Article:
by Dr. Robbie Lloyd
For Catholics concerned about social justice, community mental health & wellbeing, as well as healing the church’s rift with many of its communities, it is a natural step to explore the full gamut of reconciling the church’s history with First Nations people. Not only have Aboriginal & Torres Strait Islanders been at the forefront of institutional abuse, Stolen Generations and denial of their Language, Beliefs and Culture for 250 years. They have also been robbed of their natural role as the custodians of this place, which those who followed have inherited thanks to their millenia of sustainable care and nurture. It is time for things to be rebalanced and for the church to listen to what the First People have to say. The Uluru Statement from the Heart is one major move towards this process, and so is engaging on the journey to developing a Reconciliation Action Plan.
The Justice and Peace Office is coordinating exploratory discussions to begin a process for the Sydney Archdiocese to develop a Reconciliation Action Plan (RAP) to cover the whole region. Such a proposal requires what Miriam Rose Ungunmerr Baumann, 2021 Senior Australian of the Year and a leading Catholic elder among Aboriginal & Torres Strait Islanders and all Australians, calls Deep Listening: “Dadirri: Sit, Wait & Listen to the Spirit in Country.” This needs to happen at the local level where people live, in each parish and school community, fitting with Catholic Social Teaching of prioritising Subsidiarity, and honouring Aboriginal people’s relationship with and responsibility foreach Place.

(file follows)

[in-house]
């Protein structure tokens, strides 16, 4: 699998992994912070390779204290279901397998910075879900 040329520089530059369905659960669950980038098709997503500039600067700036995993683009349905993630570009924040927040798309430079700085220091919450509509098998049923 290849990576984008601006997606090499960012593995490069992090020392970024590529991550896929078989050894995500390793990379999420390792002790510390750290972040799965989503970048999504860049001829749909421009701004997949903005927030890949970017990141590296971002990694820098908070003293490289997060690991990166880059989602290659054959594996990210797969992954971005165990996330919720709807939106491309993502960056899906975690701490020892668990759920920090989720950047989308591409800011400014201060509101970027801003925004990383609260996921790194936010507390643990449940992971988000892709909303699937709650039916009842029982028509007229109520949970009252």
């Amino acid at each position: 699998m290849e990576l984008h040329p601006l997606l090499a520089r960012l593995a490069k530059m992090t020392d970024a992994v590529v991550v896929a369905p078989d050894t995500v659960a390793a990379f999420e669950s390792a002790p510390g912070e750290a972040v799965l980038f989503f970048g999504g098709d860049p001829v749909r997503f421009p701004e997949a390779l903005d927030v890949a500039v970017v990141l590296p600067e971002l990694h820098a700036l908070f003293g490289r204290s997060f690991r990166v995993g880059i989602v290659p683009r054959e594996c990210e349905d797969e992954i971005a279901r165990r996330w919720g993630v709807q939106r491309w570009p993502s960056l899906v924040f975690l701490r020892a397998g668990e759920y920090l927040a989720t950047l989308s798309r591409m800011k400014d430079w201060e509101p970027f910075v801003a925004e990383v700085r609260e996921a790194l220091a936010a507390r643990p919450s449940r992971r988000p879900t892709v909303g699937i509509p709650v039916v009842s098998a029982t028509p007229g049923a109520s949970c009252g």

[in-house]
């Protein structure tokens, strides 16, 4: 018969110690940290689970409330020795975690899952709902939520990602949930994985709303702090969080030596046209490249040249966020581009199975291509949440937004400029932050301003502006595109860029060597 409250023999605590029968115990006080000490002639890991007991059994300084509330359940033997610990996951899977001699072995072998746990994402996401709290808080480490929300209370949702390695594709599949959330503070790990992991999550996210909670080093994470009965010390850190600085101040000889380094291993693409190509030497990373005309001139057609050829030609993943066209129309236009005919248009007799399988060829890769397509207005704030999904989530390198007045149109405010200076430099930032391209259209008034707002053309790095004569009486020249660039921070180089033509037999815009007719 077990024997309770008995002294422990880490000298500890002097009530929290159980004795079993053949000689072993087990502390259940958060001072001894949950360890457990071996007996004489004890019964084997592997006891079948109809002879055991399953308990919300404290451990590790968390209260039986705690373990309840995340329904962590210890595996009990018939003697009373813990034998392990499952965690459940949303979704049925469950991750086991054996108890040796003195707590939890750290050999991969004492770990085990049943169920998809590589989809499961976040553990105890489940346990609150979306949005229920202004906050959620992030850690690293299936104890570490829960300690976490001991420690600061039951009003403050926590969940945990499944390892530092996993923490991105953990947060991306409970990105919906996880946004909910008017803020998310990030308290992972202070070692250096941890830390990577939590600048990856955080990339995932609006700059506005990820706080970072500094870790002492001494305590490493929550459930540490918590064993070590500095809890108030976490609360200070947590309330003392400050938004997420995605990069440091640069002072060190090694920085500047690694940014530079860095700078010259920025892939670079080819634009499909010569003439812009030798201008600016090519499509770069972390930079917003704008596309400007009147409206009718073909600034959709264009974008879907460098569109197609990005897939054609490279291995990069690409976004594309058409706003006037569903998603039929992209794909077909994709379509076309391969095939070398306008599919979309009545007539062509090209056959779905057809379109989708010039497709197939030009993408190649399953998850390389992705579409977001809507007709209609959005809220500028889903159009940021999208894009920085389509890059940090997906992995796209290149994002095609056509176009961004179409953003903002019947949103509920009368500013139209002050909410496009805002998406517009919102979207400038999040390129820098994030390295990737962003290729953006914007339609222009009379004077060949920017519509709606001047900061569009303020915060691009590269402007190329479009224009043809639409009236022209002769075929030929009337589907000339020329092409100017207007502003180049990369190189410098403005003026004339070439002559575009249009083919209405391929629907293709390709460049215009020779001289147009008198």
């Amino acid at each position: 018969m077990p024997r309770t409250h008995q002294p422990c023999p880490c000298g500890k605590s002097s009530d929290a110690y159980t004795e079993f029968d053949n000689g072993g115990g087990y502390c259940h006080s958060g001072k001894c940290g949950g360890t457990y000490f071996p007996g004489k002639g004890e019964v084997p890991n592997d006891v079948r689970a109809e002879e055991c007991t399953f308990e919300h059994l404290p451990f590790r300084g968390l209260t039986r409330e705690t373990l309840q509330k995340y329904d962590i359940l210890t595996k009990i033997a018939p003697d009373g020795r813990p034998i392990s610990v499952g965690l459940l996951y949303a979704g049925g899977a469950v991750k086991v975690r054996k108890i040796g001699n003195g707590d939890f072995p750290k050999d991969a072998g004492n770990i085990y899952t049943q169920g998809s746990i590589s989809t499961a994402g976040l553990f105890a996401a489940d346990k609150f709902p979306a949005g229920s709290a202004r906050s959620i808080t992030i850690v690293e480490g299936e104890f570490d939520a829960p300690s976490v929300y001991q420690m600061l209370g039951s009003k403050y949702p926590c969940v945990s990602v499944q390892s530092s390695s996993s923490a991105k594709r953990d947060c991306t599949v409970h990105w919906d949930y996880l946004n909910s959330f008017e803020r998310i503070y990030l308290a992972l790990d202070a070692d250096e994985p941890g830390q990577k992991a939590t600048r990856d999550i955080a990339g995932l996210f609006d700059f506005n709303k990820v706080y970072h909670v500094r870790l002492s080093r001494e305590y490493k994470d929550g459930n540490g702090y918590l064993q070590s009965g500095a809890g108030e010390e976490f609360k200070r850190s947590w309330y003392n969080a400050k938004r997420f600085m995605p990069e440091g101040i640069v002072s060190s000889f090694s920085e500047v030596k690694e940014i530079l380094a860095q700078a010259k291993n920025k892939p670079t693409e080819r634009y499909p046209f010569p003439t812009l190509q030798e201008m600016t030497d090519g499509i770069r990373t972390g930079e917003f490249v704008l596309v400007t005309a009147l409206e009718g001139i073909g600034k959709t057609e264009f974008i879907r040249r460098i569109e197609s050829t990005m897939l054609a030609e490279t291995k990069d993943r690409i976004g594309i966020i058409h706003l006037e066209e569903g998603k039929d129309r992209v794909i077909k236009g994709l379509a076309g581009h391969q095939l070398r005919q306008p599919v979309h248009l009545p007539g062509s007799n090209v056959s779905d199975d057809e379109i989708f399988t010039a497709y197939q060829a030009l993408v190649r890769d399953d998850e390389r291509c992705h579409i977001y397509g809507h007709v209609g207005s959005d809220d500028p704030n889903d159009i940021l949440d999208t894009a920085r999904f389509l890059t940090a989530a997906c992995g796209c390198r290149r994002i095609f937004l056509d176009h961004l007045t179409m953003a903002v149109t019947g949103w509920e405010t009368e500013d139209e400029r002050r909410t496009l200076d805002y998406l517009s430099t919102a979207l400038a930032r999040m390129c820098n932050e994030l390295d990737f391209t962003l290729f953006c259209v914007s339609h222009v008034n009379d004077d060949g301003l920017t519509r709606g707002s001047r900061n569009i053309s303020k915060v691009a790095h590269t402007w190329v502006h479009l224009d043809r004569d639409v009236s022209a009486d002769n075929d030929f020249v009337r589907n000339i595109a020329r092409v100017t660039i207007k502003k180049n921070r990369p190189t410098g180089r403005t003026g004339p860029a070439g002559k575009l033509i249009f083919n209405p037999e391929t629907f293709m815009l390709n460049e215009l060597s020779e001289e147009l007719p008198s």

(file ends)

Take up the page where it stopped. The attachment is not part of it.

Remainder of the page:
This project will build on a lot of good work already undertaken by many parishes, schools and Catholic organisations. It will initiate a shared deep listening to Aboriginal History, Culture, Country and Spirit, and a shared Truth Telling about past and current injustices that can help to begin healing wounds across generations. The work will also embrace the Plenary Council’s purpose, and the ACBC’s Social Justice Statement on Mental Health, which is a key need in healing the trauma brought upon generations of First Australians.
In immediate practical political terms, the church can help to challenge the travesty of the current need to Raise the Age of Criminal Responsibility, which sees young people as little as ten years of age arrested and locked up, most of them Aboriginal. And there is outstanding work still needed on
Closing the Gap in Education and Health, acting on the 30 year old recommendations of the Royal Commission into Aboriginal Deaths in Custody, and sundry other social justice issues.
The RAP will aim to help to provide firm foundations for future generations of Australian Catholics to live in harmony with First Peoples and the Spirit of this Place. It partners will include Aboriginal Elders of the Traditional Owners of the lands & waters covered by the Archdiocese, the Aboriginal Catholic Ministry (ACM), the Justice and Peace Office, and Archdiocese headquarters agencies partnering with Sydney Catholic Schools.
A wide range of fields of activity will be explored in this exercise in listening to the Traditional Owners, including Liturgy & Worship, Signage & Symbols, engaging & celebrating First Peoples in each place, Social Justice responses to the outstanding issues listed above, and connecting young people & elders in shared acknowledgement of the original custodians and their ongoing role in protecting all species and spirit of places. If you would like to find out more about the Working Group overseeing this process, please contact the JPO.